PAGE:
The New Zealand flatworm was first introduced to the UK in the 1960s, although it has never become as great a problem as was originally feared. It’s purple-brown on top, and flat and pointed at both ends. When resting it coils up, is covered in mucus, and is about 1cm wide by 6cm long, although when extended it can be up to 30cm long. It lives on earthworms, covering them in digestive juices to dissolve them before sucking them up. The larvae of ground beetles prey on flatworms.
Researchers are eager to know of new sightings. Should you discover a possible flatworm in your garden, please take a digital photograph and email it to email@example.com. When taking photos, place an object such as a pencil, or a key, alongside the creature to provide scale.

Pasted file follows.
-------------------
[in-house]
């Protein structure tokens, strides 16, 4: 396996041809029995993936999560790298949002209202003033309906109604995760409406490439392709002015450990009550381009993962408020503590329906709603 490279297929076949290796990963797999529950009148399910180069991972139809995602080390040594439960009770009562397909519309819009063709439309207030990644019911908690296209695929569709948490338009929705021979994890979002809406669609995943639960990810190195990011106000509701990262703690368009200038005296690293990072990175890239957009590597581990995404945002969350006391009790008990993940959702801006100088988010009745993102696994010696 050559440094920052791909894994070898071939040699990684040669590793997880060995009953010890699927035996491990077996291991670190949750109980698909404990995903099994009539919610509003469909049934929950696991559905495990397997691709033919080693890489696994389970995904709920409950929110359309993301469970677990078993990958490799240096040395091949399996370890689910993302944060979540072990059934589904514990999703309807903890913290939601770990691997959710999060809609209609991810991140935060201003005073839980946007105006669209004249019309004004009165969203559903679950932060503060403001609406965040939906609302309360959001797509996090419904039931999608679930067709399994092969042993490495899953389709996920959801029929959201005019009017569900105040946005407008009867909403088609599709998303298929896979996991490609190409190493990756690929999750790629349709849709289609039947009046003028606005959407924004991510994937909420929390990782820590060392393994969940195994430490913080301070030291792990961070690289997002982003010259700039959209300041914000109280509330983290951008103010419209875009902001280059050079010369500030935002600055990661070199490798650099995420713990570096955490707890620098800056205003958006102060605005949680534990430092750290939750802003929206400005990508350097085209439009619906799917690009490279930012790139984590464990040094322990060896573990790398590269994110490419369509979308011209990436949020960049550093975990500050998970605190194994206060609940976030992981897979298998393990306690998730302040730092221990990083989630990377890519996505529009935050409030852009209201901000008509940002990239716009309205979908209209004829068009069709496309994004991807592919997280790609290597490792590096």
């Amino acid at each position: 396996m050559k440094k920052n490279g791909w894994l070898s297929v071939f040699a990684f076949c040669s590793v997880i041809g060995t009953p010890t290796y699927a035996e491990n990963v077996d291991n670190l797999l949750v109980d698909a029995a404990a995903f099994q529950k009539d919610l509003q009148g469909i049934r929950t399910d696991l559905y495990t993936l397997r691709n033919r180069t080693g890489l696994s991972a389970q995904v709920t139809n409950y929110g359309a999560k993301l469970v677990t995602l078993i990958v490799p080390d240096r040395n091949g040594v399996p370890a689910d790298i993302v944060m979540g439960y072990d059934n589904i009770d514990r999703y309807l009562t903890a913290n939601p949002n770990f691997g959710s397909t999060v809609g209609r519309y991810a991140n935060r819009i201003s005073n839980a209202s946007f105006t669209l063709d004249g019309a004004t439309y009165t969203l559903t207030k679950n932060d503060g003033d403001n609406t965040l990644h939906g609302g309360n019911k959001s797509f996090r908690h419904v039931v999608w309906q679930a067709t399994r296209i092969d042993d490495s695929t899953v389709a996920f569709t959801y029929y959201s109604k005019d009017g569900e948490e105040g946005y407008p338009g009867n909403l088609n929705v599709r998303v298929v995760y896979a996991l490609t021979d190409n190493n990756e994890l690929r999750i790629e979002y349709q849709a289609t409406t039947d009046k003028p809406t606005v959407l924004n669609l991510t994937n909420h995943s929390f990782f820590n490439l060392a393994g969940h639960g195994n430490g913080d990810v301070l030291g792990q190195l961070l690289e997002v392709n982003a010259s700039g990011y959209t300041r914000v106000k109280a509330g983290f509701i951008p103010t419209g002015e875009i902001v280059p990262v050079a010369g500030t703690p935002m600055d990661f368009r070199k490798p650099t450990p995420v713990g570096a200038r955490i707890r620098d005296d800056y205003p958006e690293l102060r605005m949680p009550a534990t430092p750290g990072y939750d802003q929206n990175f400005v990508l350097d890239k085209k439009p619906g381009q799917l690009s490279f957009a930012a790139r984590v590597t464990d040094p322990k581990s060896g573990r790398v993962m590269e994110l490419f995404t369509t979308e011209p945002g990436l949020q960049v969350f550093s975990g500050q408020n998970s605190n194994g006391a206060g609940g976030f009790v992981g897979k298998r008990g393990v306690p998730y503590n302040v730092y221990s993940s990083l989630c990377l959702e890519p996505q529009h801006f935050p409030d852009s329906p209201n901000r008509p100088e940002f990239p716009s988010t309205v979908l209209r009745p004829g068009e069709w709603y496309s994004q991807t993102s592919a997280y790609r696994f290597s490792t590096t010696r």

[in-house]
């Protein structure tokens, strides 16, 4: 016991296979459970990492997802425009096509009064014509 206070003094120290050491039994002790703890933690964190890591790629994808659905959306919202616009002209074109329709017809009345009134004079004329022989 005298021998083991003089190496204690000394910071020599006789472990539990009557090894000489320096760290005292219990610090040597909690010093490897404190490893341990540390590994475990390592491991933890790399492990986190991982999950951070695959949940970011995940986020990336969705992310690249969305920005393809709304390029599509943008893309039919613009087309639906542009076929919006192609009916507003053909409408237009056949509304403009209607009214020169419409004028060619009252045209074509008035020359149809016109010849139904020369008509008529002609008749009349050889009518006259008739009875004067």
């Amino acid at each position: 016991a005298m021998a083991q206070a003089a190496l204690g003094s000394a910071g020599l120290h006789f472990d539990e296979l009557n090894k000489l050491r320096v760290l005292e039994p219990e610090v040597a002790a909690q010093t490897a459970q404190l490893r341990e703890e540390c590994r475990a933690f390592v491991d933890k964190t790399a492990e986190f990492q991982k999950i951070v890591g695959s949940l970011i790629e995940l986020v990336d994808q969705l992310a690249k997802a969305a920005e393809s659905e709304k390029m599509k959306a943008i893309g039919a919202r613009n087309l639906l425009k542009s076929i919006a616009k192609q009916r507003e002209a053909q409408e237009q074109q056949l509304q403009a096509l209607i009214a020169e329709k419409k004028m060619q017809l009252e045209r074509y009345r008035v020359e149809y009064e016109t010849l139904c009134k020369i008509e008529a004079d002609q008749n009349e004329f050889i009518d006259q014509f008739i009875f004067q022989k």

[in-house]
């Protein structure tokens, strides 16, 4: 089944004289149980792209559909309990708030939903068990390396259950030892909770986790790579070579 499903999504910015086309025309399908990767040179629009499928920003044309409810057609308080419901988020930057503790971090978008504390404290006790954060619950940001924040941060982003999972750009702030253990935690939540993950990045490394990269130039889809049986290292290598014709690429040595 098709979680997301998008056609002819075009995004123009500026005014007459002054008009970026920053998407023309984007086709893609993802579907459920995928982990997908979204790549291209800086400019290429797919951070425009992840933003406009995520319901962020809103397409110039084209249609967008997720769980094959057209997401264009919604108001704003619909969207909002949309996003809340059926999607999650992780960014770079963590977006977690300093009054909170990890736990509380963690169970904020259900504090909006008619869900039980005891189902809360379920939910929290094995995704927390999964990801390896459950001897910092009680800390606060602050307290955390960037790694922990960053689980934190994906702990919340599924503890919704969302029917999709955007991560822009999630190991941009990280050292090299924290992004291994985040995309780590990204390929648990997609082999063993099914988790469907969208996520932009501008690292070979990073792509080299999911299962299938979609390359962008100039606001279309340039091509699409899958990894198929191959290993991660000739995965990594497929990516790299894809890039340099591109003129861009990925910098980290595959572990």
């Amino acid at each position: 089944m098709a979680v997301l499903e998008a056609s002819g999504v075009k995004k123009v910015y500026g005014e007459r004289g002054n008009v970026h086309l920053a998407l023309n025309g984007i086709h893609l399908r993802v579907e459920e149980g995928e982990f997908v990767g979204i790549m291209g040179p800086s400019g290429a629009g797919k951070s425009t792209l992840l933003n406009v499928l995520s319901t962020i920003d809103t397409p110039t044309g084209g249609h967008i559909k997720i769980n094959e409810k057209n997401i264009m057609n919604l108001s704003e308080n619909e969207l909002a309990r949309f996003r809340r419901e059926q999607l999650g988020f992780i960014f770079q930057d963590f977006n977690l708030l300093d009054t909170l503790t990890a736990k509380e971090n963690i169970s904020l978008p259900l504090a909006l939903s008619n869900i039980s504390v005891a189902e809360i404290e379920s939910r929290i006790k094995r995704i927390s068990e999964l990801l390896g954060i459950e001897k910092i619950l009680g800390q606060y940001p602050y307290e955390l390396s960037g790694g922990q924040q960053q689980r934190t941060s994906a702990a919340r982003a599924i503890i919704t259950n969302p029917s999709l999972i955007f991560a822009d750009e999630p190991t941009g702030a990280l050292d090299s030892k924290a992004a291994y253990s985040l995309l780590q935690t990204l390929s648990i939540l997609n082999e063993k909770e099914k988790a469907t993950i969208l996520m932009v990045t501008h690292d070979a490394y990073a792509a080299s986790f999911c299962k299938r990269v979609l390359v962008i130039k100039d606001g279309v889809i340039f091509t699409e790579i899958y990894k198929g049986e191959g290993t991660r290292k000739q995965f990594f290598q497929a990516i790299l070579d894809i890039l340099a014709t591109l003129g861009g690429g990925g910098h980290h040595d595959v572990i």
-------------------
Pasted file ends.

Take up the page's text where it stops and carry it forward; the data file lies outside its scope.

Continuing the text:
The numbers of our native earthworm are declining thanks to this invasive worm – it loves to feast on them.
Find it on
undisturbed ground, under stones, logs and pots. Prefers cool, damp habitats.
Check sites where they like to hide undisturbed – for example under stones and pots – and dispose of any you find. Where there’s one, invariably you’ll find more. Where they are present, spread a sack on the ground, weigh it down and keep checking if more are hiding beneath. Eggs are usually found between June and September. Destroy the worms by squashing or dropping them into salty water.